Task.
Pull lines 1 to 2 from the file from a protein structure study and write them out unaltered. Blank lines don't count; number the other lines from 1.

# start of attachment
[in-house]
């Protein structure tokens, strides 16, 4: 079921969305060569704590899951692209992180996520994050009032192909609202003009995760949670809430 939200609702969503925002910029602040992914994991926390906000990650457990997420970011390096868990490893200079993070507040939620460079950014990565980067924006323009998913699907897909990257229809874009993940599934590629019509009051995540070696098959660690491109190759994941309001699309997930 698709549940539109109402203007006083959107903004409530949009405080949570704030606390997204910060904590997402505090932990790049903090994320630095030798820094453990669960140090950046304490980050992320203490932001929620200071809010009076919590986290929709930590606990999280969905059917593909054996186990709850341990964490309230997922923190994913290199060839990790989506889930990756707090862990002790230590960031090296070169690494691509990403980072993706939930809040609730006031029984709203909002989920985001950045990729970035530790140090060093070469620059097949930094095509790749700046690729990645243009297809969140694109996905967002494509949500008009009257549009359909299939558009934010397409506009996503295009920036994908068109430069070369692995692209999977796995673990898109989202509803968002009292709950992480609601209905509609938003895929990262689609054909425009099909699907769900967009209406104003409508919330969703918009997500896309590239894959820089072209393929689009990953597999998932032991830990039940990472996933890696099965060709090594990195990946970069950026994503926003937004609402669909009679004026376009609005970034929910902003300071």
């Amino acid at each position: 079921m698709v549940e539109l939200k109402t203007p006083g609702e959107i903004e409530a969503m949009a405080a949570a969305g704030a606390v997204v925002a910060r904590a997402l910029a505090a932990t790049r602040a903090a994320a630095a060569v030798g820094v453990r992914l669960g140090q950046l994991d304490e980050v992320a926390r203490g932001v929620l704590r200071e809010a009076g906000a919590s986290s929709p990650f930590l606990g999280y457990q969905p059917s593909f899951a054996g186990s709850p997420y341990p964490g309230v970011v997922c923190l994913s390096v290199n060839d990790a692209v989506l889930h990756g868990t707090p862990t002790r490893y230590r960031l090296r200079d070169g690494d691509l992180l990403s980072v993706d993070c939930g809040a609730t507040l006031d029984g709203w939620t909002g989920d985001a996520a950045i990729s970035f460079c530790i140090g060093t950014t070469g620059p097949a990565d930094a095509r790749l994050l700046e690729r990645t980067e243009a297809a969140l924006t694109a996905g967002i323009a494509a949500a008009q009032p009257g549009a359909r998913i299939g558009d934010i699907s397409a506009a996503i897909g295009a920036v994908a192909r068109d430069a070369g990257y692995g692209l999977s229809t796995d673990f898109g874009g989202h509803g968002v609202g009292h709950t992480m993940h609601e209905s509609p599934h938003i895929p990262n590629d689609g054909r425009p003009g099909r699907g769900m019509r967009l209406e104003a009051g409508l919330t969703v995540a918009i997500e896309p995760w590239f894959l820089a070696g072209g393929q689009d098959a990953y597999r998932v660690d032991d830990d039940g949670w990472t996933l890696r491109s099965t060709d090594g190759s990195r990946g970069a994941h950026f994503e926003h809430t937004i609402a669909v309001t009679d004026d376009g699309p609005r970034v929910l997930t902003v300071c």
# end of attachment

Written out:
[in-house]
């Protein structure tokens, strides 16, 4: 079921969305060569704590899951692209992180996520994050009032192909609202003009995760949670809430 939200609702969503925002910029602040992914994991926390906000990650457990997420970011390096868990490893200079993070507040939620460079950014990565980067924006323009998913699907897909990257229809874009993940599934590629019509009051995540070696098959660690491109190759994941309001699309997930 698709549940539109109402203007006083959107903004409530949009405080949570704030606390997204910060904590997402505090932990790049903090994320630095030798820094453990669960140090950046304490980050992320203490932001929620200071809010009076919590986290929709930590606990999280969905059917593909054996186990709850341990964490309230997922923190994913290199060839990790989506889930990756707090862990002790230590960031090296070169690494691509990403980072993706939930809040609730006031029984709203909002989920985001950045990729970035530790140090060093070469620059097949930094095509790749700046690729990645243009297809969140694109996905967002494509949500008009009257549009359909299939558009934010397409506009996503295009920036994908068109430069070369692995692209999977796995673990898109989202509803968002009292709950992480609601209905509609938003895929990262689609054909425009099909699907769900967009209406104003409508919330969703918009997500896309590239894959820089072209393929689009990953597999998932032991830990039940990472996933890696099965060709090594990195990946970069950026994503926003937004609402669909009679004026376009609005970034929910902003300071």